GPS Users Fear Getting Lost In Wireless Expansion

GPS devices have become ubiquitous: Millions of drivers rely on them for directions.

The government hopes to construct a new air traffic control system based on GPS navigation rather than use radar.

They've also become an important tool in agriculture.

But a multibillion-dollar proposal to provide broadband Internet access using satellites and a network of 40,000 antennas could interfere with their devices. This could potentially make it harder for first responders to find emergencies, aviators to fly and drivers to navigate.

A Powerful Signal

Rick Richter, owner of Richter Aviation in Maxwell, Calif., flies what used to be known as crop dusters. He uses GPS every day.

"It provides swath guidance to within one meter accuracy of where we would like to put the chemicals, or the crop protection products, or the seeds or fertilizers," he says. "So it allows for a precise application of our products and reduces the environmental impacts."

Richter is president of the National Agricultural Aviation Association, one of several groups that want to put the brakes on the construction of a new broadband service by a company called LightSquared.

In a video on its website, LightSquared offers an enticing vision:

"Wireless devices will work in every single part of the country," the video explains. "People will be able to send e-mail from the Grand Canyon. Download a full-length movie in mere minutes while on the move. Make a phone call far away from Anywheresville."

Richter says the problem is that the radio signals the broadband carrier wants to use for its wireless network would interfere with signals GPS uses.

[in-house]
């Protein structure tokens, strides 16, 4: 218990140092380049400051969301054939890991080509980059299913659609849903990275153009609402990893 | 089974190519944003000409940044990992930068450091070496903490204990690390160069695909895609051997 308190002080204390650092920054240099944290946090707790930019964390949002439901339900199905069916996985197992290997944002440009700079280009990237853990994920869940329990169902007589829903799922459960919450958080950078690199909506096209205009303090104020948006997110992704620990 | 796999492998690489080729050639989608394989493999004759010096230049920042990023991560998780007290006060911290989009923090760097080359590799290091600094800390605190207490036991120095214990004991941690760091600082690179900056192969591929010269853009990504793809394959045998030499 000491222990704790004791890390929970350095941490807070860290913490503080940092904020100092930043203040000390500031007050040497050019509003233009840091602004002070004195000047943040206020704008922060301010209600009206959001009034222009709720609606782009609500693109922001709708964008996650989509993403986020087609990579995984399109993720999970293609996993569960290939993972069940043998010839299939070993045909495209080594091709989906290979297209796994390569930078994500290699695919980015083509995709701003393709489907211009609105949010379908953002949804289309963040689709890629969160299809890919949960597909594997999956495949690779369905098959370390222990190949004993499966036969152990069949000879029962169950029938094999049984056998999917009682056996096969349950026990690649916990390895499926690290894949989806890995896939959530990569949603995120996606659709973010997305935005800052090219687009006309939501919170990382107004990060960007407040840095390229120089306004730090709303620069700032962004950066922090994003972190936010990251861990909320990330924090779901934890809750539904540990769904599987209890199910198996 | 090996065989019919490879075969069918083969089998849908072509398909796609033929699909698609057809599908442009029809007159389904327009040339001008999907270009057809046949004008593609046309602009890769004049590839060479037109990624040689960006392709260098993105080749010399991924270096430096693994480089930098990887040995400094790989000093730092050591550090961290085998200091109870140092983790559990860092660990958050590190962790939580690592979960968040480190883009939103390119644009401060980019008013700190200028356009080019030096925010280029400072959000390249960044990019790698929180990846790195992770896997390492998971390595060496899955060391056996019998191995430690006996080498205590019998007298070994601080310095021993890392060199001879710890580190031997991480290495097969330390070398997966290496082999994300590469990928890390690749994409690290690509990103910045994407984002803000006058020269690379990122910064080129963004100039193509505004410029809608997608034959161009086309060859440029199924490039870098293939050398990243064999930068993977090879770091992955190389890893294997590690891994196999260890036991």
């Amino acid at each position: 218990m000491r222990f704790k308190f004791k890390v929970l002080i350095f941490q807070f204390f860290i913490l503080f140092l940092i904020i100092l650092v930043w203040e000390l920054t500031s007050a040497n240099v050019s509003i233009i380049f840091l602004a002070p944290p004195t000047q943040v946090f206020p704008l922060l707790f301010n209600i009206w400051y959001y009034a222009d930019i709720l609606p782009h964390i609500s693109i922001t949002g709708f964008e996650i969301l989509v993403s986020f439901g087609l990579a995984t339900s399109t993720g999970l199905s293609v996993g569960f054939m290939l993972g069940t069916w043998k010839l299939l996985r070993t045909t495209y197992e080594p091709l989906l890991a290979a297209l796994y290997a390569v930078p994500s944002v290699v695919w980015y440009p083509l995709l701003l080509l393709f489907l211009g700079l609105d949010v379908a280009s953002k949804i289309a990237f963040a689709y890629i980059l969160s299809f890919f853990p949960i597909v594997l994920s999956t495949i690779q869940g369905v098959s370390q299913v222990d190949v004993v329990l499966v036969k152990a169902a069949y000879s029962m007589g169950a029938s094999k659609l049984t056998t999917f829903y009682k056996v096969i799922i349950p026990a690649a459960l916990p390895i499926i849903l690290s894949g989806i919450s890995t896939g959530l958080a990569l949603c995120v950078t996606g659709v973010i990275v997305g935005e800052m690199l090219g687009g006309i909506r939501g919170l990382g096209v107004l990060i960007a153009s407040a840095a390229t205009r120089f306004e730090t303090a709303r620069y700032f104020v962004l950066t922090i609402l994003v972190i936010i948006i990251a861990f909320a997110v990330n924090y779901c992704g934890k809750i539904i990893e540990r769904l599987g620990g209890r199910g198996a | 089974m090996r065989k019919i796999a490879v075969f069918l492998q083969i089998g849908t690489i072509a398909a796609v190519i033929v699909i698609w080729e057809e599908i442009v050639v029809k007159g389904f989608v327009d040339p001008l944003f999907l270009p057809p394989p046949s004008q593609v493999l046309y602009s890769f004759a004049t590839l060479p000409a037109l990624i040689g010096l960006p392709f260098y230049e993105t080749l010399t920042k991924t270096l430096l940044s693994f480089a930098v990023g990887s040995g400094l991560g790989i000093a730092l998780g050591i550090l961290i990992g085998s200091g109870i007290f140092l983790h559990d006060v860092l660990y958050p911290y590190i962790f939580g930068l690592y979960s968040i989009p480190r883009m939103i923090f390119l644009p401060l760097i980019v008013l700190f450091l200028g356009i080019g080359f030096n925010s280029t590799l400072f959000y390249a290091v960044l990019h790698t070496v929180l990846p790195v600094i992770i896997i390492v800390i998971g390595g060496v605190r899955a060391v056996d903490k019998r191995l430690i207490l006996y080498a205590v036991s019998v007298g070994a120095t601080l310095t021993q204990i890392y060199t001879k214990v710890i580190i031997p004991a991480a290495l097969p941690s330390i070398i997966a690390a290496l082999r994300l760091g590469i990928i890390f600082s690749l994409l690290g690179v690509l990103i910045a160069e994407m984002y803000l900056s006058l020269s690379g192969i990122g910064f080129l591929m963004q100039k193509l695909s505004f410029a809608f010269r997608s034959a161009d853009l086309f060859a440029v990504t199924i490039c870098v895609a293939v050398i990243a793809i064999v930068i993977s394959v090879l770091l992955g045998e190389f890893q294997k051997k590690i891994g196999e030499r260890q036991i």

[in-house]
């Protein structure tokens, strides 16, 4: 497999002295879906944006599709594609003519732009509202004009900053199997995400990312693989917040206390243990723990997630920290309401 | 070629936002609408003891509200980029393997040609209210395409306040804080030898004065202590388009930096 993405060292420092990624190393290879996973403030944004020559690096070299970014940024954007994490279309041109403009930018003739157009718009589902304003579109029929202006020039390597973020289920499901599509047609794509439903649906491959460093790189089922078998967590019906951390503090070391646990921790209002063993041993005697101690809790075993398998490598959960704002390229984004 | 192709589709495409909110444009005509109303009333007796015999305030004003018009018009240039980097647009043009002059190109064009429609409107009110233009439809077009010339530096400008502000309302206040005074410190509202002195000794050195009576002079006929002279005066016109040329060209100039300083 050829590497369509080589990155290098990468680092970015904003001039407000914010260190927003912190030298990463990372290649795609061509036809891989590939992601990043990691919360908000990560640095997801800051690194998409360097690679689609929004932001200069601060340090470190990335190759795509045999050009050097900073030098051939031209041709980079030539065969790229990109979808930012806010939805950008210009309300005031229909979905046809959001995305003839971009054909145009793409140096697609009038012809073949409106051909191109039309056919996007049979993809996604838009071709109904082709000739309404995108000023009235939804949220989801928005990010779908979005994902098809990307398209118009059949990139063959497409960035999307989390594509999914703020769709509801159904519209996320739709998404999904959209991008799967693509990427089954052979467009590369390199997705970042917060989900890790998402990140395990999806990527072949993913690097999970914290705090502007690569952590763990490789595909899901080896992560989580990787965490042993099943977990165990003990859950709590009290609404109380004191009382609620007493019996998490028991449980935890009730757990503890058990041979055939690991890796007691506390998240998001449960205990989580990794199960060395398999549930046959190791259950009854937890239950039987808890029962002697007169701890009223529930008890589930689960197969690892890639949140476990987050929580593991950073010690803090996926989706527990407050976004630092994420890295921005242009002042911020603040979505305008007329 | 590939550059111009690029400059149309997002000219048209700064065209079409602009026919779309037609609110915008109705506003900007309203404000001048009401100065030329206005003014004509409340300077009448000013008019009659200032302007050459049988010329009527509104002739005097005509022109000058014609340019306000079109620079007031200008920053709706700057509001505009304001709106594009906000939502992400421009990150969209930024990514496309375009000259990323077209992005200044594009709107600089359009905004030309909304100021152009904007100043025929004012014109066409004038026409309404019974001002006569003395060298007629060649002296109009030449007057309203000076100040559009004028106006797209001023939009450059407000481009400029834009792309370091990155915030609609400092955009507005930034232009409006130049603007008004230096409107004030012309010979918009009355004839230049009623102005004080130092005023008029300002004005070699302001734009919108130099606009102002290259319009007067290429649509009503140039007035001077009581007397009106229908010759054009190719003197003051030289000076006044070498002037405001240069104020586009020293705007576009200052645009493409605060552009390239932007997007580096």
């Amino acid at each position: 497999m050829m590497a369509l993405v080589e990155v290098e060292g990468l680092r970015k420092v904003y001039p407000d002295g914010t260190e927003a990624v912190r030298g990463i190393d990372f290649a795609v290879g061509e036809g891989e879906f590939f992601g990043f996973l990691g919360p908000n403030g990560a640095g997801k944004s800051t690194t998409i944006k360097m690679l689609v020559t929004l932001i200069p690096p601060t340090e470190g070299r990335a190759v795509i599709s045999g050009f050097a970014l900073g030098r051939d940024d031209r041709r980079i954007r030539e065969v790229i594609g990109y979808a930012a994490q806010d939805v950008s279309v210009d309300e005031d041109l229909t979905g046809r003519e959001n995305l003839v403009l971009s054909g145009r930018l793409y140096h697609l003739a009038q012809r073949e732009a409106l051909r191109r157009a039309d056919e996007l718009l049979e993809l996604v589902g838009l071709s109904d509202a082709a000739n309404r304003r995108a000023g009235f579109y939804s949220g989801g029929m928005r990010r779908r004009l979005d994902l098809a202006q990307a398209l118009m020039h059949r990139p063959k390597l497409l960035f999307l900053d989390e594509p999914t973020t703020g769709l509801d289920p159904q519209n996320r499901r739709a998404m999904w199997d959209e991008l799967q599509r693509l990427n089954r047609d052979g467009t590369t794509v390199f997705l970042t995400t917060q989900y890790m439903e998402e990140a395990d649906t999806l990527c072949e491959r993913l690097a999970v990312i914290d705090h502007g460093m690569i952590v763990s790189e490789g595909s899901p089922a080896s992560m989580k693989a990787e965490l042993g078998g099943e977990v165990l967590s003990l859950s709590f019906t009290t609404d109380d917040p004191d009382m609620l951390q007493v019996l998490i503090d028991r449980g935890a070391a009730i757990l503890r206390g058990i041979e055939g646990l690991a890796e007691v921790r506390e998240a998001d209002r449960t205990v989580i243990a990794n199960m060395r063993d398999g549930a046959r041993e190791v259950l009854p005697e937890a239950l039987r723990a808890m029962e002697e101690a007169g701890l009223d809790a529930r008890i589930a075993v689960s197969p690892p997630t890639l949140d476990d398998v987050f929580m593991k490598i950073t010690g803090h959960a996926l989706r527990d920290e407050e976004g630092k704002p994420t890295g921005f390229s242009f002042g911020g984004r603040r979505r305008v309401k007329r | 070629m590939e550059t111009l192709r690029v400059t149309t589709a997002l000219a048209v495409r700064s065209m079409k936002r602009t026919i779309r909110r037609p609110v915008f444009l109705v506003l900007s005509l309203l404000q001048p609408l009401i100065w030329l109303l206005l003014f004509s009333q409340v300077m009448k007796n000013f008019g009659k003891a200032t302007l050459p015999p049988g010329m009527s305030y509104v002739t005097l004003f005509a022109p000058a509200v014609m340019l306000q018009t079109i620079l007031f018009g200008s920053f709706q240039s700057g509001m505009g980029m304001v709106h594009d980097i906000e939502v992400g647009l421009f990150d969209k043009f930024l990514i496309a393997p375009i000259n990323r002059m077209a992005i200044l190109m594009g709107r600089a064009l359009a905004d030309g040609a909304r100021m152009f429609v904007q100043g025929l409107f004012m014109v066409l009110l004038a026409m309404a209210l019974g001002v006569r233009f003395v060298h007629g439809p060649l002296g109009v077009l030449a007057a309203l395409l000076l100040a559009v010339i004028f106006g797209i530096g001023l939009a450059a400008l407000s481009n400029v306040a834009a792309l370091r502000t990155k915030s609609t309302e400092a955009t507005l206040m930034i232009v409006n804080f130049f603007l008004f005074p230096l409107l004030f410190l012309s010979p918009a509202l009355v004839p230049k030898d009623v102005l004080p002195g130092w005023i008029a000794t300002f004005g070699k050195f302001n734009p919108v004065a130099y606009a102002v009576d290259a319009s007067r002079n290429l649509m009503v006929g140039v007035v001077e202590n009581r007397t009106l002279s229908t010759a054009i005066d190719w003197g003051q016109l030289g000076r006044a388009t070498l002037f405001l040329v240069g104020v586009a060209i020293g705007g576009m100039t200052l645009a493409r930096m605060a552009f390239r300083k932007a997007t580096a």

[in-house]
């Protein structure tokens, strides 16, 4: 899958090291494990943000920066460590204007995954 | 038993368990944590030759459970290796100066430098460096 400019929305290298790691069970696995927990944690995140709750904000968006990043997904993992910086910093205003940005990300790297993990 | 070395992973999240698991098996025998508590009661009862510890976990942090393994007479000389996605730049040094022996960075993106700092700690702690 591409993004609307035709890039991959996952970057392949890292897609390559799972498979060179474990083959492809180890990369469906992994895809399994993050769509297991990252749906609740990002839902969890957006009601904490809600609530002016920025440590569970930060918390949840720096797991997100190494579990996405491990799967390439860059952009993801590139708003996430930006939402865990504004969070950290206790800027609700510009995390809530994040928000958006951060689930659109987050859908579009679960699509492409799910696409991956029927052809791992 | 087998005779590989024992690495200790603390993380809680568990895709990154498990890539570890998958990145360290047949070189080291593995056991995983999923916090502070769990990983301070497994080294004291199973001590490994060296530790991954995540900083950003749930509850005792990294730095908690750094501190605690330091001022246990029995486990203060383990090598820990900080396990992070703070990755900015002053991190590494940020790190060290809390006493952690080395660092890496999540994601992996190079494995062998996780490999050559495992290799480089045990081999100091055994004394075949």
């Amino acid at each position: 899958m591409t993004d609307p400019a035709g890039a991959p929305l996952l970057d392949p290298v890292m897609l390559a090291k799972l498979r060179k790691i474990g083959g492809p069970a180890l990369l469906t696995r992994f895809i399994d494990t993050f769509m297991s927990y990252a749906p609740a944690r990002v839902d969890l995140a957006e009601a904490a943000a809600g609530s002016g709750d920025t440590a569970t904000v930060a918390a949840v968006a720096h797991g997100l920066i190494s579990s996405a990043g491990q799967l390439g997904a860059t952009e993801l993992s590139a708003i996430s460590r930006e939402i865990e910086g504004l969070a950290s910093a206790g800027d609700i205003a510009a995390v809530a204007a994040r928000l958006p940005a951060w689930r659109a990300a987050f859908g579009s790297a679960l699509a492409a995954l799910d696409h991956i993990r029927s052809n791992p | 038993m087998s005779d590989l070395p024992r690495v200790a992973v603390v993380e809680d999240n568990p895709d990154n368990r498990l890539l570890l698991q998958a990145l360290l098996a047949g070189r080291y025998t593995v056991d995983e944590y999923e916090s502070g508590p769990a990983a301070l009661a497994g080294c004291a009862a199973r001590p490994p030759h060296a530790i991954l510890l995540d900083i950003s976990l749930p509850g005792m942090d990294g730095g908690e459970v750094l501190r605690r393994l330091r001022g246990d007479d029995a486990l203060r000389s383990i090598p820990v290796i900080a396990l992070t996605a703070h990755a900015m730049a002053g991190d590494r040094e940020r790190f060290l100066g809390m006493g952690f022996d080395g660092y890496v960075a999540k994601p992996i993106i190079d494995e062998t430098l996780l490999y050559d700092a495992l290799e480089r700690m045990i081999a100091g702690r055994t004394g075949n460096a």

"There's no doubt there's going to be interference," he says. "You can almost guarantee that because the signal is so much more powerful than a GPS signal."

In fact, the government's own tests have shown the LightSquared signals cause some GPS receivers to lose signal strength and others were knocked out entirely.

'A Zoning Dispute'

That's because the part of the radio spectrum which the FCC granted to LightSquared is right next door to the part of the spectrum GPS services use.

Communications consultant Scott Cleland of the Precursor Group says it's a bit like a zoning dispute, "where people already have houses or they already have buildings and somebody comes along next to them and wants to build a skyscraper or wants to build something that has a very different use than what they had before. And so, what this is, is like a giant spectrum zoning spat."

LightSquared, the new guy in the neighborhood, has already invested billions of dollars in its network. Based on the FCC's go-ahead, LightSquared launched a satellite that's seven stories tall last November, and it plans to build about 40,000 ground transmitters.

Company Vice President Jeff Carlisle is confident the two sides can work something out.

"We want to make sure we're deploying our network responsibly and that requires us to sit down cooperatively and talk with the GPS folks and figure out the most efficient way to do it," he says. "If that requires some filtering on their side and some transmission modifications on ours, we're open to talking about that, absolutely."

One possible solution would be for LightSquared to use the part of the spectrum it has been allocated that's farthest from the part GPS receivers use.

The company had hoped to roll out its network later this year, but it's clear it has some obstacles to navigate around first.

Copyright 2011 National Public Radio. To see more, visit